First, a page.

Learning from the past, a number of stars must align to bring the SiFi dreams of last century to fruition. Virtual reality can’t make people sick - that detracts from the experience. It also needs to be good enough at a low enough price point so that the potential market size is vast. Good hardware and a promising market size will provide a stable platform that developers can bet on, creating a large pool of diverse content right from the start. Finally, in 2014, the first couple of puzzle pieces have fallen into place.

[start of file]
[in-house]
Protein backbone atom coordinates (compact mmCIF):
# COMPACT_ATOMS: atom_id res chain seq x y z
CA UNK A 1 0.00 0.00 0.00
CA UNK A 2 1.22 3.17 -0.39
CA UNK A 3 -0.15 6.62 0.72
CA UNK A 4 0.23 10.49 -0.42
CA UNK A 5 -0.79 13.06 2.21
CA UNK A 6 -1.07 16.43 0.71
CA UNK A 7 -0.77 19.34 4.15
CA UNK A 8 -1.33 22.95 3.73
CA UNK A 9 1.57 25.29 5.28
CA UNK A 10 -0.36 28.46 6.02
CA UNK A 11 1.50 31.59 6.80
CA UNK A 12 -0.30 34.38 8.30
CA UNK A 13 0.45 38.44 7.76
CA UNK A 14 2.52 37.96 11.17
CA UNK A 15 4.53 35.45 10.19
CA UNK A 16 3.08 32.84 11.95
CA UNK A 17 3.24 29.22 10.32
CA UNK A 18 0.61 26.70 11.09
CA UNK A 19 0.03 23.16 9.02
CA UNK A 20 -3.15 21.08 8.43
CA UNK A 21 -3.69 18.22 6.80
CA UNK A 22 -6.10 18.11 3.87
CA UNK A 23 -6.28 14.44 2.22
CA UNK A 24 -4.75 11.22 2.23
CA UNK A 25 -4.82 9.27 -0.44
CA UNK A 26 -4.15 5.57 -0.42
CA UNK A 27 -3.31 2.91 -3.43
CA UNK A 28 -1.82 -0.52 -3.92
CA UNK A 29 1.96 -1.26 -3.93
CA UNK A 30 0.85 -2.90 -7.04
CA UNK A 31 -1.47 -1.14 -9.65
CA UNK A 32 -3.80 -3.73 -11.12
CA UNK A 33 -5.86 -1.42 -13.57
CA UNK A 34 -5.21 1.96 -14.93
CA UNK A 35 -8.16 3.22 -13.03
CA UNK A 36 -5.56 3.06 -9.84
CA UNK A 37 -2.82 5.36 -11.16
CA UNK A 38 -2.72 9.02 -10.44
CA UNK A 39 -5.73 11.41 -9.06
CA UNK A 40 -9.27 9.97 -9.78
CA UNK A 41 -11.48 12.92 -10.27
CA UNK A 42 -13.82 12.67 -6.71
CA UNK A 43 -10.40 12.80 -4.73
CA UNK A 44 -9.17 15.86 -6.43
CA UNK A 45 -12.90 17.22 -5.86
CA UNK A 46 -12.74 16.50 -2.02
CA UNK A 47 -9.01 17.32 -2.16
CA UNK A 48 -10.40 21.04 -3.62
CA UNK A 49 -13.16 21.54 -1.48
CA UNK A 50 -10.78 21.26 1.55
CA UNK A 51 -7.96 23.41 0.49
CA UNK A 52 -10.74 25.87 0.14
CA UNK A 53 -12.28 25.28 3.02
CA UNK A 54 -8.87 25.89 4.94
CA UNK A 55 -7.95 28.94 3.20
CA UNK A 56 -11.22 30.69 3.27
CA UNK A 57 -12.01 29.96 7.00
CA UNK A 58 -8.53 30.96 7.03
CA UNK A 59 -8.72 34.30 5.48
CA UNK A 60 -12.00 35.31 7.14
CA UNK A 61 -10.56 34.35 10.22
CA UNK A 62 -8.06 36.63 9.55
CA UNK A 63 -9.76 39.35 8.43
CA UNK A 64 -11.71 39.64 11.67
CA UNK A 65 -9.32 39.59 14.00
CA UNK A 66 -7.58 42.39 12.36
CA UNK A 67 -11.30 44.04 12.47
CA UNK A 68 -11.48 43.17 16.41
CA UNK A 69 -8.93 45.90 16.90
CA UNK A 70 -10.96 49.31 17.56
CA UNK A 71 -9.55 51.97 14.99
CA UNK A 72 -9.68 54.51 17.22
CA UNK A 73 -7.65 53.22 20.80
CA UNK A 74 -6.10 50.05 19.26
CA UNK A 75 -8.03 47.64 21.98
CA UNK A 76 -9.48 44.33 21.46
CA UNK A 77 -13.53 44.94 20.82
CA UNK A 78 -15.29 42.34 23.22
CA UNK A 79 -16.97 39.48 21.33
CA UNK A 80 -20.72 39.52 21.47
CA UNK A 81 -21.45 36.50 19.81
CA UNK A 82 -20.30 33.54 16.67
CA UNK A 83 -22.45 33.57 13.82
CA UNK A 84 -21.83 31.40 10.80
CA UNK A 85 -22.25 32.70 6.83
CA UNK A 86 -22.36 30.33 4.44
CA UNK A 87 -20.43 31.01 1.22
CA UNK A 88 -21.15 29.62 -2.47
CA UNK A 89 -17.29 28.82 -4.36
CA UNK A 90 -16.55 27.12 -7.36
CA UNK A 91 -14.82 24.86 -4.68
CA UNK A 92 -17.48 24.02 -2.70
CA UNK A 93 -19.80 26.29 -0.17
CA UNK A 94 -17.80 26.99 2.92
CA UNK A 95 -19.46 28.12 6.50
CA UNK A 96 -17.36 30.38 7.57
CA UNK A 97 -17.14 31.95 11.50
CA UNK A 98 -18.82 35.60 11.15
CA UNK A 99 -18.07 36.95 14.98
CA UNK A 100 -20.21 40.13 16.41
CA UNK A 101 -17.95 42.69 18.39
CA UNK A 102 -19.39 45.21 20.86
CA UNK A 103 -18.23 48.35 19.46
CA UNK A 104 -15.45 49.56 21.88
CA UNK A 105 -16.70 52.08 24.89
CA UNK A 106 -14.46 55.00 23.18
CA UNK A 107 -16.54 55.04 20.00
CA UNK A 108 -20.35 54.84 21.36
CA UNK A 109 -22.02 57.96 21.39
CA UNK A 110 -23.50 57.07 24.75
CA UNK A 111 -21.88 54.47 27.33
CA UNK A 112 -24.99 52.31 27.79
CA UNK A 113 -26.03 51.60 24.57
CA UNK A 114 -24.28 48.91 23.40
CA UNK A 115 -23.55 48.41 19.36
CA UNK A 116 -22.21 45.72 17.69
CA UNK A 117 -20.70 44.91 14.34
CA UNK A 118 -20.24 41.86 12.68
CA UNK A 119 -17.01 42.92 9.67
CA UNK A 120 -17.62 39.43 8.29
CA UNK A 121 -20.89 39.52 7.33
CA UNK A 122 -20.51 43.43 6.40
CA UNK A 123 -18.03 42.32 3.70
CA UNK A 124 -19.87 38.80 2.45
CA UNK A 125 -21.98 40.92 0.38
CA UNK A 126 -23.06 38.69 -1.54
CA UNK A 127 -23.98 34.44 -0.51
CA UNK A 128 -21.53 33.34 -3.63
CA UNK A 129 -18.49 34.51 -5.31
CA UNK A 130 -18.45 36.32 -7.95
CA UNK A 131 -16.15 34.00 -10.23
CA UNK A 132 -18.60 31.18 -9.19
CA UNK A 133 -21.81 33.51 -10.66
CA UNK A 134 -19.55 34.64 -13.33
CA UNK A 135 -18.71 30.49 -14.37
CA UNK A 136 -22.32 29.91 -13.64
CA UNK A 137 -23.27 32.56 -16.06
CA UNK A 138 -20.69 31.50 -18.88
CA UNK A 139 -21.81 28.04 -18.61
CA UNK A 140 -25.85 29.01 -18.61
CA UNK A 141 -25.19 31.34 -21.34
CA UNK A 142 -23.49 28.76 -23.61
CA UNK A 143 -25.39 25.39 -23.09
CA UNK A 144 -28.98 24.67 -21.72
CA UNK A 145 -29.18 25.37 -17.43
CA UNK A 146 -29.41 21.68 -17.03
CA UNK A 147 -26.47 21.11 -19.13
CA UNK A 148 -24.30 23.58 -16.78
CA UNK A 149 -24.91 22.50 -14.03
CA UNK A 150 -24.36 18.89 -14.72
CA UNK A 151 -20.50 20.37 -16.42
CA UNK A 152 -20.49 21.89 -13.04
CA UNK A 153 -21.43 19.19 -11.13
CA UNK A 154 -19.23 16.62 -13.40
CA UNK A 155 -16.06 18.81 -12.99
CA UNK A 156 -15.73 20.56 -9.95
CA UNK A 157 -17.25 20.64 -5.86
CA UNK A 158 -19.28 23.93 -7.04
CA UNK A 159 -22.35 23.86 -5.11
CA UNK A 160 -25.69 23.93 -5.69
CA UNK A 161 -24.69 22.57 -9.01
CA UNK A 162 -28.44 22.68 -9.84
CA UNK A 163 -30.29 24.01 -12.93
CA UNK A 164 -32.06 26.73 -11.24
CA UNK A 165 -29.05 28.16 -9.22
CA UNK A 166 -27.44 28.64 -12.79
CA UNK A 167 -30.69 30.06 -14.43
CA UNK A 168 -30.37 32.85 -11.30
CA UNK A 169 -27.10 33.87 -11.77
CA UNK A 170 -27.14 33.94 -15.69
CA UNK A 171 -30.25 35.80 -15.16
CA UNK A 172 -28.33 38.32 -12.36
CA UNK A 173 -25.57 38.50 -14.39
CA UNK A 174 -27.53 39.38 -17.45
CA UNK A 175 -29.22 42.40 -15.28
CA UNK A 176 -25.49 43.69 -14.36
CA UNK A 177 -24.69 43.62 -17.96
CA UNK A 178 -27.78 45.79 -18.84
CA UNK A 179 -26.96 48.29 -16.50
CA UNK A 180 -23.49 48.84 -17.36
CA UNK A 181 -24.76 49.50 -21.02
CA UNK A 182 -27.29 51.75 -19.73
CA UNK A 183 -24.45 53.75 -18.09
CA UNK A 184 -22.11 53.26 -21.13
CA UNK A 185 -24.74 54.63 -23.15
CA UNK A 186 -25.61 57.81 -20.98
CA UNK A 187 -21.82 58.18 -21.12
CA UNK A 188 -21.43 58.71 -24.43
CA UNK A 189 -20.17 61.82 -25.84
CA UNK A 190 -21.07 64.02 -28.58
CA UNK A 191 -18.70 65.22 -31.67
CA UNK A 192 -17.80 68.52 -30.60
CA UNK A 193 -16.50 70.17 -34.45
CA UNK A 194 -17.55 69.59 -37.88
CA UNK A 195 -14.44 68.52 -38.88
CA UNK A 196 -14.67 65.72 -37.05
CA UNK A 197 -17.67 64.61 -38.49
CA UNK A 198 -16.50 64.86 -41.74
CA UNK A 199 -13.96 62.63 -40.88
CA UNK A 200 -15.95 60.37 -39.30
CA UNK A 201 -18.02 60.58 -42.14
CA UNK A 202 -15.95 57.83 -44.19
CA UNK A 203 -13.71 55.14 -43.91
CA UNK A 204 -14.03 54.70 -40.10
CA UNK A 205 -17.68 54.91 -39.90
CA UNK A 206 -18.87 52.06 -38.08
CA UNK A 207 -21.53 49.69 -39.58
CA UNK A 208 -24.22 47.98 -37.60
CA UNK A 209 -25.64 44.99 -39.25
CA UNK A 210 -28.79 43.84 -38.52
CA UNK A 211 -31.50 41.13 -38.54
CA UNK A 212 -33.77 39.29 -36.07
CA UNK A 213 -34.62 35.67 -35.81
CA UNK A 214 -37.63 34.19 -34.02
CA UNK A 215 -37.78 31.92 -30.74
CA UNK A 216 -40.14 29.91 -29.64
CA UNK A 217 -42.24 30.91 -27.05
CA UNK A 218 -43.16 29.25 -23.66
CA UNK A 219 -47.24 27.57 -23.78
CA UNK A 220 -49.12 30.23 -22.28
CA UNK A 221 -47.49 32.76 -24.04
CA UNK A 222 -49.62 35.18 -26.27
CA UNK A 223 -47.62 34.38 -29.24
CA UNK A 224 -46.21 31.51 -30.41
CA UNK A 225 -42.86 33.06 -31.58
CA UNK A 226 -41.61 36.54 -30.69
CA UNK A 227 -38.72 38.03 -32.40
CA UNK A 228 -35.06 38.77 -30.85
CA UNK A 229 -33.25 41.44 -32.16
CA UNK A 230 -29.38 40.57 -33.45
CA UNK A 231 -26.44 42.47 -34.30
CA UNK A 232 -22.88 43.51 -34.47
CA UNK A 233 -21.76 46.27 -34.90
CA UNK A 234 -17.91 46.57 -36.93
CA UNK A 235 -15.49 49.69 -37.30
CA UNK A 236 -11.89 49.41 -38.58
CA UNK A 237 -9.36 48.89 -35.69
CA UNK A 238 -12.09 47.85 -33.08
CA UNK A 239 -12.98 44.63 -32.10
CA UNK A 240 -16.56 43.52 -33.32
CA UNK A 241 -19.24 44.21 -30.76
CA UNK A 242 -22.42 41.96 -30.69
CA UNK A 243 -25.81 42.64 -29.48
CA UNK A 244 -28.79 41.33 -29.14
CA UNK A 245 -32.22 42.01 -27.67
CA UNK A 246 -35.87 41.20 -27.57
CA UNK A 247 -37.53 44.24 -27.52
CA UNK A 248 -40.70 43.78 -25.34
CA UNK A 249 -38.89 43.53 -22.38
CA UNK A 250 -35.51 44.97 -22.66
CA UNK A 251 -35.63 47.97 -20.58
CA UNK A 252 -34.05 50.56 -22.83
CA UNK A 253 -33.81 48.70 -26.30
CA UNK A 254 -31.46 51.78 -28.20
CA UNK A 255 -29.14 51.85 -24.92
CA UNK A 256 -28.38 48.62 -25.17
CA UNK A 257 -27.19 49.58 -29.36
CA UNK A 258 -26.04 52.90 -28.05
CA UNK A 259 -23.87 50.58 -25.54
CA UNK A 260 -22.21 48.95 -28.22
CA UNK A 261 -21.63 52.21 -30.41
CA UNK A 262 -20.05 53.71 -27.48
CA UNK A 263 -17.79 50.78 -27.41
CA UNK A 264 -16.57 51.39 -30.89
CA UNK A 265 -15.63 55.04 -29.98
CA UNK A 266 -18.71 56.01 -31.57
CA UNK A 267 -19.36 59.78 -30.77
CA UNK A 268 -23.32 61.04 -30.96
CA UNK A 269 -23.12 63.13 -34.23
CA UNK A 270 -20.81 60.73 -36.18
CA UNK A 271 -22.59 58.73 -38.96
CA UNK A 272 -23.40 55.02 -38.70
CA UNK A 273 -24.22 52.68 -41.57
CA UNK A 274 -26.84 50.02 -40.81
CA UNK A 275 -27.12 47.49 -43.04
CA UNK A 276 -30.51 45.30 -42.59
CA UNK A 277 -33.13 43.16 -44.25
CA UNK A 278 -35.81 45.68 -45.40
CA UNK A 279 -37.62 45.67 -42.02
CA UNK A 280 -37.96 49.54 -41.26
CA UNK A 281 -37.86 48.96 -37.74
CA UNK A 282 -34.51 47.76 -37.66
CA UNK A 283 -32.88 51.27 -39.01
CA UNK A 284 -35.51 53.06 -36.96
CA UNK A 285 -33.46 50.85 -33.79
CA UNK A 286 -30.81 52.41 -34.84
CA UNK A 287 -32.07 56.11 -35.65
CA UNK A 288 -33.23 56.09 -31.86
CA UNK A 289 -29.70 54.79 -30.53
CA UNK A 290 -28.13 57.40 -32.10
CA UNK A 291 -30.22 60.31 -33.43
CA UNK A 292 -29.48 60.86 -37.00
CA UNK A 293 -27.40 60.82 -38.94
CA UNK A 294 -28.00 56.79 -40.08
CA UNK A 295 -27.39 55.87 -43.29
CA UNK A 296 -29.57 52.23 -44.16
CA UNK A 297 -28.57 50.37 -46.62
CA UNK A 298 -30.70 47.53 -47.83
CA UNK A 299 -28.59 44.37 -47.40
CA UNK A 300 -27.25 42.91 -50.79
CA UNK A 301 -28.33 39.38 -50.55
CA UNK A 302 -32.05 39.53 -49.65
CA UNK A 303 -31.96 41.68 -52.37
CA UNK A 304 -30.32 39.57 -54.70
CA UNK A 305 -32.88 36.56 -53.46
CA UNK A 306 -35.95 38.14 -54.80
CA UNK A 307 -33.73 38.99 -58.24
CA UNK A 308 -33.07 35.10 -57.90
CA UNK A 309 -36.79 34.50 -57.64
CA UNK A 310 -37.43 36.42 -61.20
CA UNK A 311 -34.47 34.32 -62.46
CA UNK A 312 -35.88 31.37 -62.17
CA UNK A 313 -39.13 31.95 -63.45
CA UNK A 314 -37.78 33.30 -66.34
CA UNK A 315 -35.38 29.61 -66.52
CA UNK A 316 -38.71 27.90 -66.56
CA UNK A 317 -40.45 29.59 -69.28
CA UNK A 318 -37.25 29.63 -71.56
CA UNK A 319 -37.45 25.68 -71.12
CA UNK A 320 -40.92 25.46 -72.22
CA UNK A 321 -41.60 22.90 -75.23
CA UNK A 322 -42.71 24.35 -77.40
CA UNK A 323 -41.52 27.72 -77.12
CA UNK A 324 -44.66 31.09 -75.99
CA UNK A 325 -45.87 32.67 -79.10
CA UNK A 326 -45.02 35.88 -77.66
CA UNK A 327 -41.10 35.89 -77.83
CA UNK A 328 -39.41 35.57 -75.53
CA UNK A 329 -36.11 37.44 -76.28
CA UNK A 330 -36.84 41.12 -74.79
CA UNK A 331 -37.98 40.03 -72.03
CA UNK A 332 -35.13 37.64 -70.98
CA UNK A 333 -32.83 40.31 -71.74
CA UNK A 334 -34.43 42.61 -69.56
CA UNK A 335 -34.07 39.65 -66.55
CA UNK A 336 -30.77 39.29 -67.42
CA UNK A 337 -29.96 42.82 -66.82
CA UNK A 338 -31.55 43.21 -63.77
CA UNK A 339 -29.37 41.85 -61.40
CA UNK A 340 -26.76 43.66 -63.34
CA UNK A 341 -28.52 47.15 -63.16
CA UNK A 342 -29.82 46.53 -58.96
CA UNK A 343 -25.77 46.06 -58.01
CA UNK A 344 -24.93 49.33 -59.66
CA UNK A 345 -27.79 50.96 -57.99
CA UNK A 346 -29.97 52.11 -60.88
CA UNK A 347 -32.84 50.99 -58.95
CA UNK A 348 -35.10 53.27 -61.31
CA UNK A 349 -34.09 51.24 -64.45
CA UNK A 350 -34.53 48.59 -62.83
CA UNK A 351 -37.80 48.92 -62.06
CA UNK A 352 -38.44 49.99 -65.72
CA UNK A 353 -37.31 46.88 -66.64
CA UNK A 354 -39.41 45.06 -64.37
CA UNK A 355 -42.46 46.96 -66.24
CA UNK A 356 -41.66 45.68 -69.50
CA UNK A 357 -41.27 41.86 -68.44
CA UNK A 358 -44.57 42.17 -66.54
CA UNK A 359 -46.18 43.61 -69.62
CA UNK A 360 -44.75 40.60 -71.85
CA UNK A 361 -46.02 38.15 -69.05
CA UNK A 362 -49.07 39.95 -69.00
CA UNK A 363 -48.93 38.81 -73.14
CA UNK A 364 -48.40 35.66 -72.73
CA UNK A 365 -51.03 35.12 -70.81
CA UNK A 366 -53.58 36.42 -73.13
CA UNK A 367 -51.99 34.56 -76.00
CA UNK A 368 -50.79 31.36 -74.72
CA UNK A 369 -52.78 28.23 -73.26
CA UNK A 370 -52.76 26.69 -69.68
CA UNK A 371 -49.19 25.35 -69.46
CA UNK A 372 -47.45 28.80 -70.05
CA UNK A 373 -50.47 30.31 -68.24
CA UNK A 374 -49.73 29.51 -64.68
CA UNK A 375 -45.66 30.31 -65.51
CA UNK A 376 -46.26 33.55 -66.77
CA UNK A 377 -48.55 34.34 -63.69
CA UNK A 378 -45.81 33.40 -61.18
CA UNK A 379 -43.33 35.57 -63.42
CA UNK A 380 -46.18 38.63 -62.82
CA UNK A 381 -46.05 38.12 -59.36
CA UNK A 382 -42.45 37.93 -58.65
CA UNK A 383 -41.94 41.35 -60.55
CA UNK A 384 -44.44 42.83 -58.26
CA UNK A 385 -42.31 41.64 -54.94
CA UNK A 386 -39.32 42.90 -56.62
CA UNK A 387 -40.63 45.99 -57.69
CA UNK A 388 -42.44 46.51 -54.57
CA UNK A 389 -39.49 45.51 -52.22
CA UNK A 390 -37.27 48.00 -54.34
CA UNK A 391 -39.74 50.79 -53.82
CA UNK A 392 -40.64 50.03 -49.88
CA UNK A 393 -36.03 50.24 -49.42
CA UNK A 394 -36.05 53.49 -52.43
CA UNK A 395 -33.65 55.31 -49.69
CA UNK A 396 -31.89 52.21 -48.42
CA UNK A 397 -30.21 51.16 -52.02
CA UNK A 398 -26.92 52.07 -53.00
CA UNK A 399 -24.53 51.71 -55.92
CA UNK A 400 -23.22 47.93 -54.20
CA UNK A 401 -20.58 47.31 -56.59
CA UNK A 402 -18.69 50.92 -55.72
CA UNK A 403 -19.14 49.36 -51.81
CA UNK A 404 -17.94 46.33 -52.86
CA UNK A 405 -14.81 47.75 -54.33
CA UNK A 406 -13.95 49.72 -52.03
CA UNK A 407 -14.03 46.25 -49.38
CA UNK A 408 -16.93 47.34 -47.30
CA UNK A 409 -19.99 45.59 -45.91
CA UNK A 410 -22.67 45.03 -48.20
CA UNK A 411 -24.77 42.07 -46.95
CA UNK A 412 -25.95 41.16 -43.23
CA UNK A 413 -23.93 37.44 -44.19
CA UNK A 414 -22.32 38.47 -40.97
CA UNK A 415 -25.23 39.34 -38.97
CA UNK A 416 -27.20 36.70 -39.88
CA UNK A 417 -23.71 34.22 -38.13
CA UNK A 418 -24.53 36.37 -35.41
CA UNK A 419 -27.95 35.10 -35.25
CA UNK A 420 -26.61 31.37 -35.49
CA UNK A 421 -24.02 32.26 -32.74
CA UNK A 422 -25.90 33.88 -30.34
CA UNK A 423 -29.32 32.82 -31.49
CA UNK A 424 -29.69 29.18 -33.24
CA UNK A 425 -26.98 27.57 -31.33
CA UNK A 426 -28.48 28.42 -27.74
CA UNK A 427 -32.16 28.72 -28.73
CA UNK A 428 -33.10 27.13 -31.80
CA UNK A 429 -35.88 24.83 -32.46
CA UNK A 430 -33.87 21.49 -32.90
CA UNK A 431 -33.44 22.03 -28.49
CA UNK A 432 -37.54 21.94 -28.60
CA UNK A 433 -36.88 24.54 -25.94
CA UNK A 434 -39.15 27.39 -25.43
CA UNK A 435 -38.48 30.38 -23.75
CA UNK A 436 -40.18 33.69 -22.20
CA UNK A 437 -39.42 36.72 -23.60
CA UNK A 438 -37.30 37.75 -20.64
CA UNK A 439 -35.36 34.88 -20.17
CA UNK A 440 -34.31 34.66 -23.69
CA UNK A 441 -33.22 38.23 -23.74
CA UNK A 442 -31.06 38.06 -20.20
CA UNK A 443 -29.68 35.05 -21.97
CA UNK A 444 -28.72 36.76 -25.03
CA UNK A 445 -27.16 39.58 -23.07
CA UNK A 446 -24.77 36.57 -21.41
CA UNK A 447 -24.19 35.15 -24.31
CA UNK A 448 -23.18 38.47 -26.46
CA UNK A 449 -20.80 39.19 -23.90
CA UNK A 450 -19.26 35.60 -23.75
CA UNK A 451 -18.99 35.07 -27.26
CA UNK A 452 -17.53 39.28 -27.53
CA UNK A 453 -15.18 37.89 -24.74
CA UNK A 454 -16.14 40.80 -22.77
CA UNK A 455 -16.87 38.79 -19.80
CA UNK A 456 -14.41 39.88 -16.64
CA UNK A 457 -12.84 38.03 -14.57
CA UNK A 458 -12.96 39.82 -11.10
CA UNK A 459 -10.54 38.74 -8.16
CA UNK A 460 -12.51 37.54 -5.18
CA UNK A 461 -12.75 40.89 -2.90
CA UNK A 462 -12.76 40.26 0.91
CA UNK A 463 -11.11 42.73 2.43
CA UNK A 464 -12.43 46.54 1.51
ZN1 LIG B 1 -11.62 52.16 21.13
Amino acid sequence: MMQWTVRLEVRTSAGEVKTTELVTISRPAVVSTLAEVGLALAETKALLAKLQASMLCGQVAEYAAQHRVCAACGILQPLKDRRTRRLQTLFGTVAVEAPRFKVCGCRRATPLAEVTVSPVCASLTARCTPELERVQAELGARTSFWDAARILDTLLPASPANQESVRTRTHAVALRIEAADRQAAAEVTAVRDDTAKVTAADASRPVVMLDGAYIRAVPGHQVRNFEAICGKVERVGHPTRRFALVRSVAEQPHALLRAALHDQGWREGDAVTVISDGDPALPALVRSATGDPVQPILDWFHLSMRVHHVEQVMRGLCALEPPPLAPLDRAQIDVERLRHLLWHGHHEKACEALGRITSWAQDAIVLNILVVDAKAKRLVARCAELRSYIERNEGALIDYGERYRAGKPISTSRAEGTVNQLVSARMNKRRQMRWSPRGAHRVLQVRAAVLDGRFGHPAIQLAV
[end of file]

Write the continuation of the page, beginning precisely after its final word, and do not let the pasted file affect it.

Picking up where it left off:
First and foremost, many competing (and collaborating) companies have developed robust technology that can provide the necessary quality of experience. The best portable headset that I have tried to date has been a hardware hack by the gaming platform company, Valve. I had the opportunity to talk with some of Valve’s hardware developers at the Boston VR Jam in June. With no plans of their own to release hardware, Valve is putting a significant amount of research and development into virtual reality and sharing their technological breakthroughs with hardware manufacturers and software developers in an effort to make the platform a success. While the Oculus Rift DK1 makes me feel dizzy and disoriented after about 15 minutes of use, I played with Valve’s headset without the slightest hint of nausea. Fluid positional and motion tracking, a high resolution display, good optics, and low latency made me feel what Oculus refers to as “presence” (a feeling as if the simulation was real, as defined in an article on Mashable) for the first time in a virtual space. I can’t describe how incredible it was to be standing in a virtual room in front of a virtual robot and to be able to see the components of its construction in detail, right down to the fasteners, screws and bolts that virtually held it all together. Successful portable virtual reality hardware has evolved - the technology exists today.